Credit Valley Footpath

Saturday, March 10, 2018

The Credit Valley Footpath is a 5.3 kilometre side trail that is part of the larger Bruce Trail system. It runs along the side of the Credit River through Georgetown providing access between two early industrial sites of the community.  At the time of the historical atlas in 1877 the paper mills existed and their mill pond was drawn into the atlas.  The mills themselves are not identified as they are part of the larger urban area of Georgetown.  The Dynamo was yet to be constructed and is shown with a red star on the map below.  We followed the green trail on the map which marks the Credit Valley Footpath.


Parking for the trail can be found along Maple Avenue near River Street.  This will place you beside the historic Barber Paper Mills.  Their history is told in detail in an earlier blog post which can be found here.  The buildings were listed as heritage sites in 2008 but over the years there has been no real effort to preserve them.  The roofs are caving in and the walls are crumbling.  A recent proposal to restore and re-purpose the buildings has fallen through and the National Trust for Canada has listed the buildings as among the most endangered heritage sites in the country.


The footpath passes under a newer railway bridge about a kilometre downstream.  The original bridge was nicknamed The Iron Bridge and was built in 1855 for the Grand Trunk Railway.  The concrete piers on the modern bridge were built in 2010 and were dressed to look like cut stone blocks.  The very last pier on the west end is actually cut stone blocks and dates to the the second bridge across the valley.


The Credit Valley Footpath through this section makes a couple of 40-metre climbs up the side the the Credit River Valley and fortunately, there has been a few steps put in to help.  Sections of this trail should be considered as difficult and should be walked with the assistance of a walking stick.


Traveller’s Joy, also known as Old Man’s Beard, is a member of the buttercup family.  The feathered seed pods have survived the winter on the vine and will be distributed in the spring to spread the plant to new sites.  The flowers attract bees and other pollinators and are a food source for certain moths.  Traditional medicine has made use of the plant for its anti-inflammatory properties.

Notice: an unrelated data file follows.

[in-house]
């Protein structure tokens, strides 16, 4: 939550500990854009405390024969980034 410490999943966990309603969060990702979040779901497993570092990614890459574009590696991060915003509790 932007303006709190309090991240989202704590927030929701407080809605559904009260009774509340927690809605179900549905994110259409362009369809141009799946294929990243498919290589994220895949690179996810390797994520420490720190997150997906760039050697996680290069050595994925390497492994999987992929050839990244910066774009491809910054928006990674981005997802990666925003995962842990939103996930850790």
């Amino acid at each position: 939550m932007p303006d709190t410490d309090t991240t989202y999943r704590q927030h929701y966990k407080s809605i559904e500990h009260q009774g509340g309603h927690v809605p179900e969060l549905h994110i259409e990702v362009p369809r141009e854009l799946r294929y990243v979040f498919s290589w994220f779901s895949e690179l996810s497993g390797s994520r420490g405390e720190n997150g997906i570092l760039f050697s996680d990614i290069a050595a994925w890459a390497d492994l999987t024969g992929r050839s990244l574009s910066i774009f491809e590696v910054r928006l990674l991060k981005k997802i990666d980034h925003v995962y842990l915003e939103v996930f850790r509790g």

The Barber Dynamo was built to provide electric power to the paper mills.  It is located a couple of kilometres downstream and was the first remote generation of electrical power for industrial uses in North America.  When we visited the Dynamo in 2015 there were a number of trees that had been partially chewed through by local beaver.  They were in danger of falling on the Dynamo and further demolishing it.  Hiking the GTA brought the situation to the attention of the Credit Valley Conservation Authority who sent people in to cut the trees.  All but one of them was successfully dropped away from the building.  It can be seen leaning through a second story window frame.


Water was fed into the Dynamo through a large pipe called a penstock.  It split in two with the water turning two turbines that were suspended from the second floor.  A line can be seen along the wall that marks the location of the former floor.  The cover photo shows the inside of the north wall which has started to crumble and is in danger of collapse.  Efforts are being made to have the site declared as historically significant which may allow the Credit Valley Conservation Authority to gain the funding needed to restore the wall to prevent further deterioration of the structure.


Just beyond the Dynamo the river cuts through a red shale embankment.  This Queenston Shale is the same layer that forms the base of the Niagara Escarpment.  The exposed section near Cheltenham has become a major attraction and is set to re-open with a new boardwalk in the near future.  The erosion along this section of The Credit River has brought many  of the trees tumbling down the embankment.


As you walk back toward the Dynamo you can see the penstock through the ground floor window.  There are two windows just below the current water level that returned the water to the tail race after it had turned the turbines to run the generators.


As you arrive back at the Barber Paper Mills you can see the roof on the building that housed the main paper rolling equipment is caving in.  The tool shop in the foreground has lost its roof a long time ago.


This is a good hike for those interested in the local history as well as a few challenging climbs.

Links to the more detailed stories:  The Barber Paper Mills and The Barber Dynamo

Google Maps Link: Credit Valley Footpath

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4 thoughts on “Credit Valley Footpath

  1. mulderfan

    The original c.1855 piers for the iron bridge are still there. Metrolinx/CN just widened them to accommodate a third rail, then did the rendering for cosmetic purposes.
    Civil engineers, Francis and Walter Shanly, began by building a wooden trestle first. It quickly became obvious that the span across the valley was too wide and needed a sturdier structure. The gentleman charged with dismantling the wooden trestle just happens to be the same man who built the Exchange Hotel adjacent to Georgetown’s c.1856 GO Station. Pictures taken in the hotel attic clearly show that the timbers were put to good use!

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